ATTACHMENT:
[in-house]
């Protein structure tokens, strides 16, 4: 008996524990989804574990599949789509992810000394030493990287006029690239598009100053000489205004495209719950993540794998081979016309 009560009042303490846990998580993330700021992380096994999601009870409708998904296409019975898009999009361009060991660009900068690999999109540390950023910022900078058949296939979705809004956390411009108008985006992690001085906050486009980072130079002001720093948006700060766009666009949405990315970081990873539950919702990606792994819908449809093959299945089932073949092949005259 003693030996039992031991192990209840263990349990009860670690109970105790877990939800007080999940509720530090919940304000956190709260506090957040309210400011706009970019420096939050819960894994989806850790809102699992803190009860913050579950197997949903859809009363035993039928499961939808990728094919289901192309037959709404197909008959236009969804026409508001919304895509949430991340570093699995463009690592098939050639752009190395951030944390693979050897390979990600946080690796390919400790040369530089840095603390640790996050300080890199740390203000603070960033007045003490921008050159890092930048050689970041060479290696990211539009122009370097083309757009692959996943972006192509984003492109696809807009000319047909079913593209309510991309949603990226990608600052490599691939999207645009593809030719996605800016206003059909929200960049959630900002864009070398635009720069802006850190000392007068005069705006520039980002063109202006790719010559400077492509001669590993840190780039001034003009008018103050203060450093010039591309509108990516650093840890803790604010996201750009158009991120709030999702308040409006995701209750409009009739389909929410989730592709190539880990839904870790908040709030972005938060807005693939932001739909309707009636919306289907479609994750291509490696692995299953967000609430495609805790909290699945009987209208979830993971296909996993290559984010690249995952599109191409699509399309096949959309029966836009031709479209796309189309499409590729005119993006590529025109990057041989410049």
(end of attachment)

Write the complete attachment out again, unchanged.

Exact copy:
[in-house]
């Protein structure tokens, strides 16, 4: 008996524990989804574990599949789509992810000394030493990287006029690239598009100053000489205004495209719950993540794998081979016309 009560009042303490846990998580993330700021992380096994999601009870409708998904296409019975898009999009361009060991660009900068690999999109540390950023910022900078058949296939979705809004956390411009108008985006992690001085906050486009980072130079002001720093948006700060766009666009949405990315970081990873539950919702990606792994819908449809093959299945089932073949092949005259 003693030996039992031991192990209840263990349990009860670690109970105790877990939800007080999940509720530090919940304000956190709260506090957040309210400011706009970019420096939050819960894994989806850790809102699992803190009860913050579950197997949903859809009363035993039928499961939808990728094919289901192309037959709404197909008959236009969804026409508001919304895509949430991340570093699995463009690592098939050639752009190395951030944390693979050897390979990600946080690796390919400790040369530089840095603390640790996050300080890199740390203000603070960033007045003490921008050159890092930048050689970041060479290696990211539009122009370097083309757009692959996943972006192509984003492109696809807009000319047909079913593209309510991309949603990226990608600052490599691939999207645009593809030719996605800016206003059909929200960049959630900002864009070398635009720069802006850190000392007068005069705006520039980002063109202006790719010559400077492509001669590993840190780039001034003009008018103050203060450093010039591309509108990516650093840890803790604010996201750009158009991120709030999702308040409006995701209750409009009739389909929410989730592709190539880990839904870790908040709030972005938060807005693939932001739909309707009636919306289907479609994750291509490696692995299953967000609430495609805790909290699945009987209208979830993971296909996993290559984010690249995952599109191409699509399309096949959309029966836009031709479209796309189309499409590729005119993006590529025109990057041989410049």